Detroit’s Quick Reaction To The Coronavirus

Detroit's Quick Reaction To The Coronavirus

Last March, the rapid response of the Mayor of Detroit and other leaders gave the city a fighting chance in preparing itself for the virus. A year later, their foresight has helped them. The Mayor, Mike Duggan warned the public at the outset of the pandemic that the virus was likely to spread and reach Detroit.

Detroit’s Quick Reaction To The Coronavirus

He took action by canceling the St. Patrick’s Day parade on March 11th last year. By doing so he hoped to form a modicum of protection for citizens as thousands of cases reported around the world seemed to have reached Michigan.

Detroit's Quick Reaction To The Coronavirus

His foresight played a monumental role in curbing the Covid 19 virus. However, Detroit was still severely affected by the pandemic. City leaders’ quick response to the situation gave the Black population living in Detroit a fighting chance. Their pro-active approach may have slowed the spread of the virus.

The virus hit the city hard with cases 430 confirmed cases by the end of March last year. The city was vulnerable due to crowded housing, poverty, etc. However, officials prioritized testing procedures at the very beginning. The city set up “a very targeted and robust messaging campaign” according to Dr. Joneigh Khaldun, chief medical executive. 

The mayor took to several social media platforms like Facebook, YouTube, and television to encourage people to wear a mask, practice social distancing and stay at home. Detroit was one of the first cities in the country to use Abbot Laboratories testing facilities. The tests were useful as they provided results within minutes.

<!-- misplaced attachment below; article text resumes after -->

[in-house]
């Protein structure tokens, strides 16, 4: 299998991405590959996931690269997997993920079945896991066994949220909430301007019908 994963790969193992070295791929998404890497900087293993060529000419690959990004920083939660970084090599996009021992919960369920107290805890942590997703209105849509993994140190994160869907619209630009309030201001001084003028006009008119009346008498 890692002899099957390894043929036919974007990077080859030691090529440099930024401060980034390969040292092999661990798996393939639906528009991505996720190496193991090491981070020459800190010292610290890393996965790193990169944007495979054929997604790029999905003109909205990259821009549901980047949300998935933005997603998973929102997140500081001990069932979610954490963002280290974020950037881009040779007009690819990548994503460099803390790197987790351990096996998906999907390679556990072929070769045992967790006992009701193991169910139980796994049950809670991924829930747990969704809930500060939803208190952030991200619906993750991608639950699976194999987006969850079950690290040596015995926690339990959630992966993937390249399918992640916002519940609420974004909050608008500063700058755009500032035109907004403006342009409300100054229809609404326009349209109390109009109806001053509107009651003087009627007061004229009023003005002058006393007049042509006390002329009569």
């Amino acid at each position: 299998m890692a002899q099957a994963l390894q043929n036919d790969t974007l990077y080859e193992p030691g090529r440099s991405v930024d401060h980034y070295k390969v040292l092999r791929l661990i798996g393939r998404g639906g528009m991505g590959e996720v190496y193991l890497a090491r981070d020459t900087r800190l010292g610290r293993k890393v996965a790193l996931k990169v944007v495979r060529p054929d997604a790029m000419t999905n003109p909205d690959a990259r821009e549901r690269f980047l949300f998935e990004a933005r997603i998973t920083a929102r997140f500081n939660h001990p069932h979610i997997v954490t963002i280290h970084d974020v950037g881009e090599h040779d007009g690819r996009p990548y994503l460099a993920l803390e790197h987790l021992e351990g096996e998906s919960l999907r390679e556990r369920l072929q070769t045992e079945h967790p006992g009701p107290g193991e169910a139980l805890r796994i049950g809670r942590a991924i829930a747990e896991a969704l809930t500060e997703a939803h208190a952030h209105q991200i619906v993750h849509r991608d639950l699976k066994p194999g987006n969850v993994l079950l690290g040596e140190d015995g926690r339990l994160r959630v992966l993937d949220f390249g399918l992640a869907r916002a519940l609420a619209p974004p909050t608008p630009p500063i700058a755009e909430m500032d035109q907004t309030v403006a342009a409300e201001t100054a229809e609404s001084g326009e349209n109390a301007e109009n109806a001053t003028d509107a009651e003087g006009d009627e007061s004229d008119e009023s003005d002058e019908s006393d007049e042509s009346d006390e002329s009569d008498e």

This testing method proved useful as it allowed police and firefighters to avoid quarantine if they tested negative after potential exposure to the virus. The city also facilitated free drive-through testing at the state fairgrounds. Even those living in homeless shelters availed the testing facility.

Speaking about the measures taken to prepare against the spread of the virus, Khaldun stated, “The actions of the city of Detroit did save lives. People who needed a test got a test. People had the right information about the virus and how to protect themselves against the virus. That’s where you are going to see virus numbers come down.”

However, the city could not completely evade the effects of the pandemic. Detroit has reported over 30,000 cases with almost 1,900 residents reported as dead. Officials noted a higher number of cases affecting the elderly and the Black population. With the majority of Detroit’s population from the Black community, the number of cases affecting the community was disproportionately large. 

The elderly were also adversely affected. A large number of cases originated from old age homes. Cases also arose in places struck by poverty. Throughout the year, city leaders and citizens worked together to curb the rampage of the virus.

As vaccination drives became the need of the hour, Detroit took the inoculation of its citizens very seriously. As a result, over 100,000 vaccines have been administered to the public. The Mayor is reported to have received a commitment from the White House under President Joe Biden that a weekly dose of vaccines will be provided. Co-ordinately, there have been 15,000 weekly doses of both the Moderna and Pfizer vaccines.

Officials are now working on making the Johnson & Johnson vaccine available for administration to the public. Steps have been taken to ensure that all communities affected by the virus receive the vaccine. More than 80% of the population who have received the vaccine is Black.

The elderly are so being inoculated. A center downtown was converted into a drive-through vaccination site especially for residents aged 75 years and older. A resident of Detroit, Robert Huguley states, “ I think they’re doing the best they can. We need more vaccines. Without the vaccine, there’s not a lot you can do.”